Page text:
"They presented themselves as the clean living upstanding party in Tuscan politics and it was traditional for them, in launching their attacks on the Ghibellines, to label them as heretics," Ferzoco told Reuters.

"Heretics, according to people in the Middle Ages, practised sodomy. Hence the phallus tree."

It may seem a cryptic message to the modern mind but Ferzoco says it would have been obvious to the average medieval Tuscan.

"They would have got the message instantly," he said. "They considered things we consider obscene to be perfectly normal, and using a phallus as part of a political message would not have been an issue."

Ferzoco says the robed women standing under the phallus tree are witches – another curse the Guelphs claimed the Ghibellines would bring to the town.

One of the women appears to be reaching up and placing something in the lower branches of the tree with a stick.

"There was a well-known story in Tuscan folklore about witches removing mens' penises and placing them in bird nests in trees, where they would then multiply and take on a life of their own," Ferzoco said.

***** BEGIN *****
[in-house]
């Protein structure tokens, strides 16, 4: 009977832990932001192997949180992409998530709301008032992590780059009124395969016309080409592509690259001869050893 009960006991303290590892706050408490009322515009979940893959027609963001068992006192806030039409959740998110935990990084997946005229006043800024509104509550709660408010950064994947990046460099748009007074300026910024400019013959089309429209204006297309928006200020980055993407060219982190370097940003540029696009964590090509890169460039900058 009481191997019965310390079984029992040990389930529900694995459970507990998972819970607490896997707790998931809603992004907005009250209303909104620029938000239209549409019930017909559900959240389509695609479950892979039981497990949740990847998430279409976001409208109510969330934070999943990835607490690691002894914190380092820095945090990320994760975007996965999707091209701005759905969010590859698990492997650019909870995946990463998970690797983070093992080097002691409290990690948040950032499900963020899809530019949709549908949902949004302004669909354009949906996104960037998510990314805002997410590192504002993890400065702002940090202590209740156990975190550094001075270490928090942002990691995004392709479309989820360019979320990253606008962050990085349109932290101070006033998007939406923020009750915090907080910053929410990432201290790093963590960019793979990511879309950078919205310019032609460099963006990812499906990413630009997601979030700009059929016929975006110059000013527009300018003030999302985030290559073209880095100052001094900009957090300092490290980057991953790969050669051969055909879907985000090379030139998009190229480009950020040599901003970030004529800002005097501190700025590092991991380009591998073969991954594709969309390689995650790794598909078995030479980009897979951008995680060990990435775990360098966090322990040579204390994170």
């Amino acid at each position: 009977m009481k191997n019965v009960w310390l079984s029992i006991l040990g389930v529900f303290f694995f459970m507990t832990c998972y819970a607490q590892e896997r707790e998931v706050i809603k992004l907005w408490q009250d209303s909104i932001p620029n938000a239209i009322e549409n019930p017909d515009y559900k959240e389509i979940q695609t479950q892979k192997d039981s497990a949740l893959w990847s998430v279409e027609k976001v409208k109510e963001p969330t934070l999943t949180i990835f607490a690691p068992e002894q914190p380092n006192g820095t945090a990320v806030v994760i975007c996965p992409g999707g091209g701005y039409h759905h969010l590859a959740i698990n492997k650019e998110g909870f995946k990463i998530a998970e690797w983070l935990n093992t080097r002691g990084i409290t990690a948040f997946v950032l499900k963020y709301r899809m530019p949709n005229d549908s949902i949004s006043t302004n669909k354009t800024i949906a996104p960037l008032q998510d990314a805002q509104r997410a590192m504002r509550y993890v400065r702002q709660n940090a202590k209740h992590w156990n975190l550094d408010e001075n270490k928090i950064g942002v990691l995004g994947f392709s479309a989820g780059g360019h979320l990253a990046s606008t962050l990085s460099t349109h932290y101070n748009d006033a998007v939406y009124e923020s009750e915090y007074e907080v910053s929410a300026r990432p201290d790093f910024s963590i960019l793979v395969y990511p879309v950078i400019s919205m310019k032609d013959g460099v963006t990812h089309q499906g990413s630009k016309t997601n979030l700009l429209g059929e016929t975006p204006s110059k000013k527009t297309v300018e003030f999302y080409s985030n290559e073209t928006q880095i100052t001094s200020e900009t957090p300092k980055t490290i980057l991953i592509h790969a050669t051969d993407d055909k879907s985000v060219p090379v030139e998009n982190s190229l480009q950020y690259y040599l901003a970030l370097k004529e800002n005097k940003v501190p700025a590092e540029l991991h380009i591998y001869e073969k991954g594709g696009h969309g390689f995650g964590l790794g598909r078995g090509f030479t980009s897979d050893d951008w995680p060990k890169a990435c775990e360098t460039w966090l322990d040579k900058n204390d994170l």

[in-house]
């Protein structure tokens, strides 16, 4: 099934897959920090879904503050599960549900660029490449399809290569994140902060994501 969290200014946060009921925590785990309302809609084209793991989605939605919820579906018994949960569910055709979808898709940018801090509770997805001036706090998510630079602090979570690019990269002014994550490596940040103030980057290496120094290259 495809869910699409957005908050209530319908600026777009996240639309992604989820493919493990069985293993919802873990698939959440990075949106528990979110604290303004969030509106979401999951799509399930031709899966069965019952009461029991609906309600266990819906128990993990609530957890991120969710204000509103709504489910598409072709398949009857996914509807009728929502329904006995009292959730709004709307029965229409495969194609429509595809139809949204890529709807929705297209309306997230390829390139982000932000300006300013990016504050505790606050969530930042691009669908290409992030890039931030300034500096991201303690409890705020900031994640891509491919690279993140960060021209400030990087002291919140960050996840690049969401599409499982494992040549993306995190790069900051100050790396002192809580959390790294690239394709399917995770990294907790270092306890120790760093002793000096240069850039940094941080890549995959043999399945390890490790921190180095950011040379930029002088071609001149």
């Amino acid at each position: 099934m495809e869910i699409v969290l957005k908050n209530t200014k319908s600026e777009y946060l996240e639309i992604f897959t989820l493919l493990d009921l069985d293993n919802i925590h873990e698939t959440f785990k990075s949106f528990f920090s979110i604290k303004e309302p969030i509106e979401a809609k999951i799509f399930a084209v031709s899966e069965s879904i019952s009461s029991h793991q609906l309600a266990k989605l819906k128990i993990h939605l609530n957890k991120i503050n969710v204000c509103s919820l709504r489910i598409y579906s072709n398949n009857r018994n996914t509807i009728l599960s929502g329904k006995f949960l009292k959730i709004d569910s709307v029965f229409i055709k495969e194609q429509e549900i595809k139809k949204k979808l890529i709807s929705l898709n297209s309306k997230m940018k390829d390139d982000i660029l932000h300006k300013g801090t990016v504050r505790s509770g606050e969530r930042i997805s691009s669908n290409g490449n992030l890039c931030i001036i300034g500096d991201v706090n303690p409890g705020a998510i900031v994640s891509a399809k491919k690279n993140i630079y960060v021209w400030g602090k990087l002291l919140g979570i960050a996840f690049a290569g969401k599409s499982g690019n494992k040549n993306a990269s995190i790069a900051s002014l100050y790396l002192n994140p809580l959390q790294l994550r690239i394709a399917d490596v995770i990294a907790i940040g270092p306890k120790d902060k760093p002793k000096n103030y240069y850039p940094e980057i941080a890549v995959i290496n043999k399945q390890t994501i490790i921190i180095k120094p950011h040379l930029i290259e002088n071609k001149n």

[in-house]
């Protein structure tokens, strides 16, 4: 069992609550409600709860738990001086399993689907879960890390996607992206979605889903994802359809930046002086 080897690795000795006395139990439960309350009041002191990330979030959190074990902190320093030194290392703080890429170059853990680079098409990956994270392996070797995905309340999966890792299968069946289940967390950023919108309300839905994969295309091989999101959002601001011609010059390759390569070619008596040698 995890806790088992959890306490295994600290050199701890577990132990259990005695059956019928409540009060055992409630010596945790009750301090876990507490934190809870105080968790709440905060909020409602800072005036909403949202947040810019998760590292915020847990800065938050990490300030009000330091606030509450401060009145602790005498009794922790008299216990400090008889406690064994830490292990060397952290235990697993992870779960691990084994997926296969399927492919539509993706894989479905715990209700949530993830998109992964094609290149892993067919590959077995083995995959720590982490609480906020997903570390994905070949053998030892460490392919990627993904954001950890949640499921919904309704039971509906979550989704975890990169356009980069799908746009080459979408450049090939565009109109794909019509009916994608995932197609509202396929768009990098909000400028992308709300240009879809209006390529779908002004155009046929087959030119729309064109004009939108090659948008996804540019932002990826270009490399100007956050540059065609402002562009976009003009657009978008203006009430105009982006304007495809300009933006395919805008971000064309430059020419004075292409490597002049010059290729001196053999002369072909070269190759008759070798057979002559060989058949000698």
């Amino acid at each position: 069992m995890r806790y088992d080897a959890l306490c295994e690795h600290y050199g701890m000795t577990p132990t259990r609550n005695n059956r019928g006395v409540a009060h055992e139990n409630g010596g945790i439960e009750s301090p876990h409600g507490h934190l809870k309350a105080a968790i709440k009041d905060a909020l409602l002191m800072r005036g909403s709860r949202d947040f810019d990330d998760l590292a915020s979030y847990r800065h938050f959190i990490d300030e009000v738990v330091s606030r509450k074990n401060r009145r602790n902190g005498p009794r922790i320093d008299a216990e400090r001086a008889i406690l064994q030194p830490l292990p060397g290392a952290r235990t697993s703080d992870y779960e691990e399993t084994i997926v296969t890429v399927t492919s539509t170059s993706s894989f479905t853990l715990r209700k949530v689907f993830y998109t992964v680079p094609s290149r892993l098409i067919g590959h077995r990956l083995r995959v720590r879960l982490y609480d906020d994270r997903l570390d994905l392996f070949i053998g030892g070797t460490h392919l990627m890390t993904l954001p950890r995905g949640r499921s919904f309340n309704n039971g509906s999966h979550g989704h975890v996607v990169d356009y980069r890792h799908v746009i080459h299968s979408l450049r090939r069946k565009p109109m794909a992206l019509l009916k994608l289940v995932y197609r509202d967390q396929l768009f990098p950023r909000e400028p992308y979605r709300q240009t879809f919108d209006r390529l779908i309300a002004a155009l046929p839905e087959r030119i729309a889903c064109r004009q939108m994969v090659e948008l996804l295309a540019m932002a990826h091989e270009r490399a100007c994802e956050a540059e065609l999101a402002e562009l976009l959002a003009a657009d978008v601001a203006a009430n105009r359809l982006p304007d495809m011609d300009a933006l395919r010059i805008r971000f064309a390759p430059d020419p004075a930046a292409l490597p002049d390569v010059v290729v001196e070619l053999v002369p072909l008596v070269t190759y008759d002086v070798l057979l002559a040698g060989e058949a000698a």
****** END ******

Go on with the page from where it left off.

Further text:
He says the picture draws on that story and is one of the earliest known depictions of witches in Western art.

Source
 
Last edited by a moderator:

Stormkhan

Disturbingly familiar
Joined
May 28, 2003
Messages
4,755
Reaction score
2,143
Points
189
"It's a message from the Guelphs, telling people that if the Ghibellines are allowed power they will bring with them heresy, sexual perversion, civic strife and witchcraft."
All that in a picture of a cock-covered tree? I wonder if anyone told the villagers this? Ain't non-specific symbolism a wonderful thing. Was there an overrated Turner Prize competition in Tuscany at the time?
 

escargot

Disciple of Marduk
Joined
Aug 24, 2001
Messages
33,445
Reaction score
42,811
Points
314
Location
HM The Tower of London
but I thought as it was part of a wider topic it might worth going for a separate thread
Why does this make me think of the kangaroos??
 

Alexius4

Gone But Not Forgotten
(ACCOUNT RETIRED)
Joined
Oct 18, 2003
Messages
1,497
Reaction score
22
Points
69
Wasn't it believed that witches stole tackle and kept it? Basicly, a means of accounting for the sudden onset of impotency.

Could be Guelph propaganda - but I can't see from the article why anyone would draw that conclusion. May well be another case of an emblem whose key has been lost, or is to be found skulking in the vatican library...;)